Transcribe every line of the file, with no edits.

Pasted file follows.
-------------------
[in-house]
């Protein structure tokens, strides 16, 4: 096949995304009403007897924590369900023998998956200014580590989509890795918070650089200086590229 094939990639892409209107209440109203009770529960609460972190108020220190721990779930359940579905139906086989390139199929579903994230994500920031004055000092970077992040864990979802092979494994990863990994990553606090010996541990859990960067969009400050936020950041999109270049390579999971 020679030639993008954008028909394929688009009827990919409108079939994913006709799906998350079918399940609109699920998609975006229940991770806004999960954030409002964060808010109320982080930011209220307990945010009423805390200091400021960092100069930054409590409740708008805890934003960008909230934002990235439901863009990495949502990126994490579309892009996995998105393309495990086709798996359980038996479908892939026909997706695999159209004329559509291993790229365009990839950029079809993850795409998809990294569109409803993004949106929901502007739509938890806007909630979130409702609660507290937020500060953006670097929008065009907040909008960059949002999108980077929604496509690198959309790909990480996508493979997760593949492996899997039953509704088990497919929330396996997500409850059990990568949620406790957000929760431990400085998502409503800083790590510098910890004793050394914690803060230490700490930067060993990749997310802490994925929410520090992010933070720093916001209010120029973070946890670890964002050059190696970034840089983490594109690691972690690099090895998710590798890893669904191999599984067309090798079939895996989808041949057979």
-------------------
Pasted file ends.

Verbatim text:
[in-house]
């Protein structure tokens, strides 16, 4: 096949995304009403007897924590369900023998998956200014580590989509890795918070650089200086590229 094939990639892409209107209440109203009770529960609460972190108020220190721990779930359940579905139906086989390139199929579903994230994500920031004055000092970077992040864990979802092979494994990863990994990553606090010996541990859990960067969009400050936020950041999109270049390579999971 020679030639993008954008028909394929688009009827990919409108079939994913006709799906998350079918399940609109699920998609975006229940991770806004999960954030409002964060808010109320982080930011209220307990945010009423805390200091400021960092100069930054409590409740708008805890934003960008909230934002990235439901863009990495949502990126994490579309892009996995998105393309495990086709798996359980038996479908892939026909997706695999159209004329559509291993790229365009990839950029079809993850795409998809990294569109409803993004949106929901502007739509938890806007909630979130409702609660507290937020500060953006670097929008065009907040909008960059949002999108980077929604496509690198959309790909990480996508493979997760593949492996899997039953509704088990497919929330396996997500409850059990990568949620406790957000929760431990400085998502409503800083790590510098910890004793050394914690803060230490700490930067060993990749997310802490994925929410520090992010933070720093916001209010120029973070946890670890964002050059190696970034840089983490594109690691972690690099090895998710590798890893669904191999599984067309090798079939895996989808041949057979």